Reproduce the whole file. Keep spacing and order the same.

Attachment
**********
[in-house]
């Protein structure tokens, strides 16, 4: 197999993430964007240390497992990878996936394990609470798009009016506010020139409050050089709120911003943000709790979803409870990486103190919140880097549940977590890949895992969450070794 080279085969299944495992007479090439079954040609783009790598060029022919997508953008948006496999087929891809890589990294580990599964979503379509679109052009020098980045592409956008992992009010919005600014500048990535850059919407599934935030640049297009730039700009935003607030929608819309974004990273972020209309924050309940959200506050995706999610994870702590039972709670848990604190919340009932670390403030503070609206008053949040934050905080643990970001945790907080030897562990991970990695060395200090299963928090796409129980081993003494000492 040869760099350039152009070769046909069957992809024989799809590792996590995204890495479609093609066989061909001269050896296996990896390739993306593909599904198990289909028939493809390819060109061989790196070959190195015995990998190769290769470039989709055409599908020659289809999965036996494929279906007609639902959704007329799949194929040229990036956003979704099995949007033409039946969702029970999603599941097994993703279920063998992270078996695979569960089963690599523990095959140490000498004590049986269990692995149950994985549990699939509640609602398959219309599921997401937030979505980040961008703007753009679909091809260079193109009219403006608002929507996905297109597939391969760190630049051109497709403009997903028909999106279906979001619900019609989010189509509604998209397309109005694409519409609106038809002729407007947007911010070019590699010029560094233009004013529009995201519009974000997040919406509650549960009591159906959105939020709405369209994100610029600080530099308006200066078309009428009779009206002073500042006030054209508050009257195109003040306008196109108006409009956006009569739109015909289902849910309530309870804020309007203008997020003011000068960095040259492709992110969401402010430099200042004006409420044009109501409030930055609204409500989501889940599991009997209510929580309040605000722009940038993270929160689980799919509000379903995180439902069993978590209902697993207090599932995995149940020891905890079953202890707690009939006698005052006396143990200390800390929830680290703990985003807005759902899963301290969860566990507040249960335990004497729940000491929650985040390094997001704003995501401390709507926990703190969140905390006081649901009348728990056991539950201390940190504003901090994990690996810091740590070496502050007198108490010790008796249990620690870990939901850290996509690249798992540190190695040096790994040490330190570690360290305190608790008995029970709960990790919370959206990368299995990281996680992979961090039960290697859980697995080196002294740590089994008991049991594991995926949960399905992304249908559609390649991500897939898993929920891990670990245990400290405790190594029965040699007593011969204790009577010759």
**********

[in-house]
């Protein structure tokens, strides 16, 4: 197999993430964007240390497992990878996936394990609470798009009016506010020139409050050089709120911003943000709790979803409870990486103190919140880097549940977590890949895992969450070794 080279085969299944495992007479090439079954040609783009790598060029022919997508953008948006496999087929891809890589990294580990599964979503379509679109052009020098980045592409956008992992009010919005600014500048990535850059919407599934935030640049297009730039700009935003607030929608819309974004990273972020209309924050309940959200506050995706999610994870702590039972709670848990604190919340009932670390403030503070609206008053949040934050905080643990970001945790907080030897562990991970990695060395200090299963928090796409129980081993003494000492 040869760099350039152009070769046909069957992809024989799809590792996590995204890495479609093609066989061909001269050896296996990896390739993306593909599904198990289909028939493809390819060109061989790196070959190195015995990998190769290769470039989709055409599908020659289809999965036996494929279906007609639902959704007329799949194929040229990036956003979704099995949007033409039946969702029970999603599941097994993703279920063998992270078996695979569960089963690599523990095959140490000498004590049986269990692995149950994985549990699939509640609602398959219309599921997401937030979505980040961008703007753009679909091809260079193109009219403006608002929507996905297109597939391969760190630049051109497709403009997903028909999106279906979001619900019609989010189509509604998209397309109005694409519409609106038809002729407007947007911010070019590699010029560094233009004013529009995201519009974000997040919406509650549960009591159906959105939020709405369209994100610029600080530099308006200066078309009428009779009206002073500042006030054209508050009257195109003040306008196109108006409009956006009569739109015909289902849910309530309870804020309007203008997020003011000068960095040259492709992110969401402010430099200042004006409420044009109501409030930055609204409500989501889940599991009997209510929580309040605000722009940038993270929160689980799919509000379903995180439902069993978590209902697993207090599932995995149940020891905890079953202890707690009939006698005052006396143990200390800390929830680290703990985003807005759902899963301290969860566990507040249960335990004497729940000491929650985040390094997001704003995501401390709507926990703190969140905390006081649901009348728990056991539950201390940190504003901090994990690996810091740590070496502050007198108490010790008796249990620690870990939901850290996509690249798992540190190695040096790994040490330190570690360290305190608790008995029970709960990790919370959206990368299995990281996680992979961090039960290697859980697995080196002294740590089994008991049991594991995926949960399905992304249908559609390649991500897939898993929920891990670990245990400290405790190594029965040699007593011969204790009577010759």